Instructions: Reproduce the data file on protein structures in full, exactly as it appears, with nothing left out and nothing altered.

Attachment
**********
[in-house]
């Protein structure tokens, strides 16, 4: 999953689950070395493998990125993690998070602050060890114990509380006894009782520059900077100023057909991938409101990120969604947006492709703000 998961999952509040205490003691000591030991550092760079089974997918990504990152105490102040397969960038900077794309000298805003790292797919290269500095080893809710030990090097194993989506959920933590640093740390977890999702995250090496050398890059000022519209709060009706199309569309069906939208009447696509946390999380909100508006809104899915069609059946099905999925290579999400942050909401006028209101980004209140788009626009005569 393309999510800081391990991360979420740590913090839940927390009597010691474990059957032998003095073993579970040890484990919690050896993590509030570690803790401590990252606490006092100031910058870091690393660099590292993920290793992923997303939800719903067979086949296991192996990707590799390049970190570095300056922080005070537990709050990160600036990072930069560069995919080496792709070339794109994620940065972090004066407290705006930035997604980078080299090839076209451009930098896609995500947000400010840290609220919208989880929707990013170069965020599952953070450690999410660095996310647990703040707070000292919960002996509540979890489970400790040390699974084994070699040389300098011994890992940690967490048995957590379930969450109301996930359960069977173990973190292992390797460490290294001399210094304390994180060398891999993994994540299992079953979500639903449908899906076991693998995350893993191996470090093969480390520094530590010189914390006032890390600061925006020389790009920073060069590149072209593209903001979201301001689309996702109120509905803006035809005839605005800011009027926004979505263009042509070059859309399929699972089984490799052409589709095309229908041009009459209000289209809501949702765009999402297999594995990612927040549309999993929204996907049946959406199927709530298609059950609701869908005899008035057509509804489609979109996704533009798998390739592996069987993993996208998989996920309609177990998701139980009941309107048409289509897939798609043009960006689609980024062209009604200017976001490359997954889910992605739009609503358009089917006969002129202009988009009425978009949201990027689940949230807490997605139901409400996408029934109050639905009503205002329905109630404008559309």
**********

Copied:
[in-house]
């Protein structure tokens, strides 16, 4: 999953689950070395493998990125993690998070602050060890114990509380006894009782520059900077100023057909991938409101990120969604947006492709703000 998961999952509040205490003691000591030991550092760079089974997918990504990152105490102040397969960038900077794309000298805003790292797919290269500095080893809710030990090097194993989506959920933590640093740390977890999702995250090496050398890059000022519209709060009706199309569309069906939208009447696509946390999380909100508006809104899915069609059946099905999925290579999400942050909401006028209101980004209140788009626009005569 393309999510800081391990991360979420740590913090839940927390009597010691474990059957032998003095073993579970040890484990919690050896993590509030570690803790401590990252606490006092100031910058870091690393660099590292993920290793992923997303939800719903067979086949296991192996990707590799390049970190570095300056922080005070537990709050990160600036990072930069560069995919080496792709070339794109994620940065972090004066407290705006930035997604980078080299090839076209451009930098896609995500947000400010840290609220919208989880929707990013170069965020599952953070450690999410660095996310647990703040707070000292919960002996509540979890489970400790040390699974084994070699040389300098011994890992940690967490048995957590379930969450109301996930359960069977173990973190292992390797460490290294001399210094304390994180060398891999993994994540299992079953979500639903449908899906076991693998995350893993191996470090093969480390520094530590010189914390006032890390600061925006020389790009920073060069590149072209593209903001979201301001689309996702109120509905803006035809005839605005800011009027926004979505263009042509070059859309399929699972089984490799052409589709095309229908041009009459209000289209809501949702765009999402297999594995990612927040549309999993929204996907049946959406199927709530298609059950609701869908005899008035057509509804489609979109996704533009798998390739592996069987993993996208998989996920309609177990998701139980009941309107048409289509897939798609043009960006689609980024062209009604200017976001490359997954889910992605739009609503358009089917006969002129202009988009009425978009949201990027689940949230807490997605139901409400996408029934109050639905009503205002329905109630404008559309």